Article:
Famous People from Andrews County Texas
Eagle Pennell
Eagle Pennell
Born July 28, 1952 as Glenn Irwin Pinnell in Andrews, Texas, Pennell grew up in Lubbock and College Station. He was an independent filmmaker best known for The Whole Shootin' Match which won seven Awards and inspired Robert Redford to start Sundance.


He became interested in film as a teenager and would use his father's Super 8 camera to shoot skits starring his brother and sisters. He graduated from A&M Consolidated High School. Pennell then attended the University of Texas at Austin majoring in Radio-Television-Film but dropped out in 1973 during his junior year to do film work. His first job was with a firm that produced highlight films of Southwest Conference football games. In his spare time, he used the company's equipment to work on his own projects.

He changed his name while in his early twenties. His first name is supposedly based on the story that Pennell was once told his large nose looked like the beak of an eagle. His last name comes from 2nd Lt. Ross Pennell, a character from John Ford's She Wore a Yellow Ribbon (1949). Ford was one of his father's favorite directors.

In the early 1980s, Pennell moved to Houston, where he produced and directed his second feature film Last Night at the Alamo in 1984. The story, co-written with screenwriter Kim Henkel, follows a group of friends gathering at a soon-to-be-demolished bar for the last time. The movie was well received, garnering praise at the New York Film Festival and the Telluride Film Festival in Colorado. Film critics Vincent Canby, Stanley Kauffmann and Roger Ebert also gave the movie rave reviews.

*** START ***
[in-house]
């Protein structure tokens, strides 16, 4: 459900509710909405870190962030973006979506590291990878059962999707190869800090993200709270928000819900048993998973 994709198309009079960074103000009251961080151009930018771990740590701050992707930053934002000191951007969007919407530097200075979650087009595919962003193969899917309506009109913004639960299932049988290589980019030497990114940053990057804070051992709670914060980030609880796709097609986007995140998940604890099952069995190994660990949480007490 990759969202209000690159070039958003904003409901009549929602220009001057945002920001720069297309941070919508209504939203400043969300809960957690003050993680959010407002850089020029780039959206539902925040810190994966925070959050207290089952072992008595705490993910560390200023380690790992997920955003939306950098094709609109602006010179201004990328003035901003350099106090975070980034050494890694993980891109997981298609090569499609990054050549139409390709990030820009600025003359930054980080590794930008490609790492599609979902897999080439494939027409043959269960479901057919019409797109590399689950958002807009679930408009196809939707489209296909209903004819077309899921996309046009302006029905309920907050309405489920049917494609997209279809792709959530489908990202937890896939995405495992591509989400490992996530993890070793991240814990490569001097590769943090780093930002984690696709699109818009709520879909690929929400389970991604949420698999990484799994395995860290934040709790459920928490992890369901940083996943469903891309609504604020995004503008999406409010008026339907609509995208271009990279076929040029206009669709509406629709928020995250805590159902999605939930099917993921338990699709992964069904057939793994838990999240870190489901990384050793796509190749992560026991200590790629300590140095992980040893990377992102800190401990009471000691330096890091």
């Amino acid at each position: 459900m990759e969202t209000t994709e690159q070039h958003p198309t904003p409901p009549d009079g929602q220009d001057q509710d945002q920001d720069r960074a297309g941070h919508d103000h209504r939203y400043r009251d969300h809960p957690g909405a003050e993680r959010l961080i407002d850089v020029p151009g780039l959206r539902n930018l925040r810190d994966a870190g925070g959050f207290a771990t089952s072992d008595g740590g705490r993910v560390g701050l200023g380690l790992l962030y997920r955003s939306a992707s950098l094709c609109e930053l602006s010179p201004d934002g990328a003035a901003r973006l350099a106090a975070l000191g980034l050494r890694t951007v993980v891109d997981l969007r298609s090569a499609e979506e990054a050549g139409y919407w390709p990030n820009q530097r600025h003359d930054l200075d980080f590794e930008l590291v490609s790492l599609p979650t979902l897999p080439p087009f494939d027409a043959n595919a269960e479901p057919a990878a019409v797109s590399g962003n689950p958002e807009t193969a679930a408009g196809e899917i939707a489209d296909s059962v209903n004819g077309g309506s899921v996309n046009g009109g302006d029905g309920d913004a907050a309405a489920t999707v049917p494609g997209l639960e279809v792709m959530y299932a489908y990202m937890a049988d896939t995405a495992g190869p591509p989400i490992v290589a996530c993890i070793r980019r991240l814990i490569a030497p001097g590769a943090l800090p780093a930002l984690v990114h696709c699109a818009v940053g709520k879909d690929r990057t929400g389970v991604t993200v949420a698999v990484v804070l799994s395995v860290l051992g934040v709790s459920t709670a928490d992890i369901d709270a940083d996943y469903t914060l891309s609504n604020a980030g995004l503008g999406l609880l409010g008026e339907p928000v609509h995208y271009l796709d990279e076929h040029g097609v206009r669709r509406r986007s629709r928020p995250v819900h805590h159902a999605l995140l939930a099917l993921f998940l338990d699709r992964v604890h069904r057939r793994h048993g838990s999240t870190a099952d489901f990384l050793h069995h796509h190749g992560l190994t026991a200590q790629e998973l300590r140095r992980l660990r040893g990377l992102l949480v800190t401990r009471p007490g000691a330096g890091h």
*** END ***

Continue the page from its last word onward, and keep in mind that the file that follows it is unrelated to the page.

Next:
In 1989, Pennell directed Ice House, starring Melissa Gilbert, for Upfront Films. With grant money, Pennell completed two more independent projects during the 1990s, Heart Full of Soul and Doc's Full Service. His final feature, "Doc's Full Service", had its World Première at the SXSW Film Festival in 1994. Both films are regarded as failures.

Pennell struggled with alcoholism and drug addiction for much of his adult life. For years before his death, he was intermittently homeless and often borrowed or begged for money. Pennell died in Houston July 20, 2002 eight days short of his 50th birthday. He is buried in College Station Cemetery. At the time of his death, Pennell had a grant from the Independent Television Service to develop a script based on his treatment of My Dog Bit Elvis.
 

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